Tuesday was a good session for the S&P 500. A 1.6% gain allowed the index to break a three-day losing streak and reclaim the 200dma and 4,450 support. While one day doesn’t establish a new trend, it was nice to see the market bounce back from the latest bout of selling.
Russia hasn’t invaded Ukraine and that situation is avoiding the worst-case scenario…so far. But the thing to keep in mind regarding this event is markets deal with bad news a lot better than uncertainty. That’s because traders can put a price on bad news and factor it into the market. Unknow outcomes are impossible to quantify and traders tend to let their imagination get the worst of them.
This phenomenon of uncertainty being worse for stocks than bad news is what allows stocks to actually rally once bullets start flying. While no one wants to see that happen, a hot war means we stop debating what could happen and instead focus on the actual impact of the conflict. And in most instances, reality turns out less bad than feared.
And more than just “less bad than feared”, the turnover in ownership leading up to a conflict also helps stabilize prices. Owners that fear these events sell during the build-up and the subsequent buyers demonstrate a willingness to hold this headline environment. Ownership churn eventually gets to the point where all of the fearful owners have gotten out and there is no one left to sell the next round of headlines. And that’s when the bad news is finally priced in.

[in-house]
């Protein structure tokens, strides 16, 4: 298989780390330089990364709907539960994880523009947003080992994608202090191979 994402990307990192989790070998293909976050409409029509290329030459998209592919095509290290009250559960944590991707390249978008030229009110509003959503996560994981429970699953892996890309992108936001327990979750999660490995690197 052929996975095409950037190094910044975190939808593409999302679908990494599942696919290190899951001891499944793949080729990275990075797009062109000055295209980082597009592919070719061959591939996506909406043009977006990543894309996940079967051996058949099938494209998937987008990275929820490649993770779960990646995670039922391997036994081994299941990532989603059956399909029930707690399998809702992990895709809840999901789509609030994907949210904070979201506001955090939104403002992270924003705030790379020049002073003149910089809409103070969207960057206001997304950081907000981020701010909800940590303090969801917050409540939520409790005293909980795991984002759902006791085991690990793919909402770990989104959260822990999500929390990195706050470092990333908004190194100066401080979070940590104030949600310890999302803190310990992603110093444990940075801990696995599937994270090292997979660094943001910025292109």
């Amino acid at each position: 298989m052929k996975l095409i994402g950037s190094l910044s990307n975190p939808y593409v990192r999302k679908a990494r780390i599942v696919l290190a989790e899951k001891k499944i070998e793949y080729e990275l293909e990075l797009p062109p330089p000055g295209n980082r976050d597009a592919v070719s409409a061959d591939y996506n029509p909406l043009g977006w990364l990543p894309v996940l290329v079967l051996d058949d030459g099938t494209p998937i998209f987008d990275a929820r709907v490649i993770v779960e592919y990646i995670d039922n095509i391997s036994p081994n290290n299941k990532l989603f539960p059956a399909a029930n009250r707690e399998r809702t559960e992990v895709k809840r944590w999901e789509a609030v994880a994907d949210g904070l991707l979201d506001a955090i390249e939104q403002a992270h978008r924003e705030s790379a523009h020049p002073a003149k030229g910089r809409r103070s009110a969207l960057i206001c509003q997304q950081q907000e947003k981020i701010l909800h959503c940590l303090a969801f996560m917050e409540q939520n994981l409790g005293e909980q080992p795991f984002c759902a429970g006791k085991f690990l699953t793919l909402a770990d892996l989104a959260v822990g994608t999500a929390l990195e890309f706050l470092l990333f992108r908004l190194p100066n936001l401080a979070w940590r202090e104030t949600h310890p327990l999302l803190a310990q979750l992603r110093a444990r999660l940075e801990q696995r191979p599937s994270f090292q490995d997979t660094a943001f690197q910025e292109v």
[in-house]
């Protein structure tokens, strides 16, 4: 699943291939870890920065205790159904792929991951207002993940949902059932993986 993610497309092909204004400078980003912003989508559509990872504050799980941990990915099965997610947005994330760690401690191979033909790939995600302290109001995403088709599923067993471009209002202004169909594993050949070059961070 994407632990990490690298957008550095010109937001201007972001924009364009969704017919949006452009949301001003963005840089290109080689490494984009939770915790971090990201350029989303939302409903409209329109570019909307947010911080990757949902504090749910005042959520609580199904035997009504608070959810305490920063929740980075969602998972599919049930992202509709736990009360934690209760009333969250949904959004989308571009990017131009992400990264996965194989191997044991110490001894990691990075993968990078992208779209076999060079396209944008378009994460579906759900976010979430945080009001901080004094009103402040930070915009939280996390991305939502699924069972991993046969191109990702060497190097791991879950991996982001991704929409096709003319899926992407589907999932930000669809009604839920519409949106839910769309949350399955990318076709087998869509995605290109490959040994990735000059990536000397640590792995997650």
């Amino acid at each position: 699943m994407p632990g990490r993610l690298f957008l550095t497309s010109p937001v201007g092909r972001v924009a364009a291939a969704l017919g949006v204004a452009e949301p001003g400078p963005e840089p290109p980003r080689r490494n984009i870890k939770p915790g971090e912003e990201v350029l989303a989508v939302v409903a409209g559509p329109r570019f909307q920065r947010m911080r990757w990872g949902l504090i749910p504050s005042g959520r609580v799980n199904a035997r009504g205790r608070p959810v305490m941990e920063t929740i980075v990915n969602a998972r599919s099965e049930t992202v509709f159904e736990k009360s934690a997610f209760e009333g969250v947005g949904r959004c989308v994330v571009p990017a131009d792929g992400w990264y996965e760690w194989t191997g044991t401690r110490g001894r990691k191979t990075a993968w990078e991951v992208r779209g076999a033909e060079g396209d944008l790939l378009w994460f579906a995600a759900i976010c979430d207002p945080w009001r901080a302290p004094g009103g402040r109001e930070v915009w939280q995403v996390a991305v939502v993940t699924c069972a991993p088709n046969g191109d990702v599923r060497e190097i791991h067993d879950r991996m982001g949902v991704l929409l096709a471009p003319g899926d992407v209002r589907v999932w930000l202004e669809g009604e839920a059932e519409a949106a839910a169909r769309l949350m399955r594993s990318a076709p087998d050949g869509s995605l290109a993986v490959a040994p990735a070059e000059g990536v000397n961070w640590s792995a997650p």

Are we close to that point? Maybe. Maybe not. But we get closer with each passing day and stocks will bounce long before most people expect. Anyone waiting for the news to improve will be too late. That’s why smart money buys when most people are still afraid.
I took profits Thursday morning and now I’m sitting in cash, waiting for the next bounce. Maybe it happens Monday morning. If so, great, I start buying back in and will add more as the rebound progresses. But if the selloff continues, no big deal, I sit on my hands and wait for the next trading opportunity on Tuesday or Wednesday.
Well, as it turns out, the index bounced in the final hours of Monday’s session, reclaiming 4,400. That late surge of buying was our signal to test the water with a partial position. And Tuesday’s early strength told us to add more. So far so good. Keep a stop near Monday’s close and see where this goes.
If the selling resumes on Wednesday, no big deal, our early positions already have a nice profit cushion and we simply bail out near our purchase price. Small risks from being wrong and large rewards from being right? Sign me up! These are the risk/reward setups we dream of.
And if the selloff resumes, that’s okay too. We get out and try again next time. In fact, the lower we go now, the more money we make buying the next bounce, so I say bring it on. Either way, I’m ready for what comes next. Are you?
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Jani Ziedins (pronounced Ya-nee) is a full-time investor and financial analyst that has successfully traded stocks and options for nearly three decades. He has an undergraduate engineering degree from the Colorado School of Mines and two graduate business degrees from the University of Colorado Denver. His prior professional experience includes engineering at Fortune 500 companies, small business consulting, and managing investment real estate. He is now fortunate enough to trade full-time from home, affording him the luxury of spending extra time with his wife and two children.